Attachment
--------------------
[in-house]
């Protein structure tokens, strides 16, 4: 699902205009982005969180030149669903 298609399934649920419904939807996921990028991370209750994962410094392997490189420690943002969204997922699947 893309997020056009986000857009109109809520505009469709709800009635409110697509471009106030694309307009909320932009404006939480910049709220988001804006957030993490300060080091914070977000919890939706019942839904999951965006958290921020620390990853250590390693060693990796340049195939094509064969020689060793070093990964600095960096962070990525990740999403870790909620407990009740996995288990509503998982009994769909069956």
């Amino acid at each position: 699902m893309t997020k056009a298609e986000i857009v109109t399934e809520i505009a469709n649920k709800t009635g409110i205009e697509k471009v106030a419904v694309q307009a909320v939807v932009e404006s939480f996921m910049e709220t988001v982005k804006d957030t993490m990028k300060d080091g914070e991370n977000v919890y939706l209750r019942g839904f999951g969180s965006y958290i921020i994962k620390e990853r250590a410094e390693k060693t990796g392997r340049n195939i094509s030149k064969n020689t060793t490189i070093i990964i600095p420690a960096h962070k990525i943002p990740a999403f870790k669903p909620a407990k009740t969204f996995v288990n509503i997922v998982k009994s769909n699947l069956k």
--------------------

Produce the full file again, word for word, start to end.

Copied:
[in-house]
């Protein structure tokens, strides 16, 4: 699902205009982005969180030149669903 298609399934649920419904939807996921990028991370209750994962410094392997490189420690943002969204997922699947 893309997020056009986000857009109109809520505009469709709800009635409110697509471009106030694309307009909320932009404006939480910049709220988001804006957030993490300060080091914070977000919890939706019942839904999951965006958290921020620390990853250590390693060693990796340049195939094509064969020689060793070093990964600095960096962070990525990740999403870790909620407990009740996995288990509503998982009994769909069956």
């Amino acid at each position: 699902m893309t997020k056009a298609e986000i857009v109109t399934e809520i505009a469709n649920k709800t009635g409110i205009e697509k471009v106030a419904v694309q307009a909320v939807v932009e404006s939480f996921m910049e709220t988001v982005k804006d957030t993490m990028k300060d080091g914070e991370n977000v919890y939706l209750r019942g839904f999951g969180s965006y958290i921020i994962k620390e990853r250590a410094e390693k060693t990796g392997r340049n195939i094509s030149k064969n020689t060793t490189i070093i990964i600095p420690a960096h962070k990525i943002p990740a999403f870790k669903p909620a407990k009740t969204f996995v288990n509503i997922v998982k009994s769909n699947l069956k």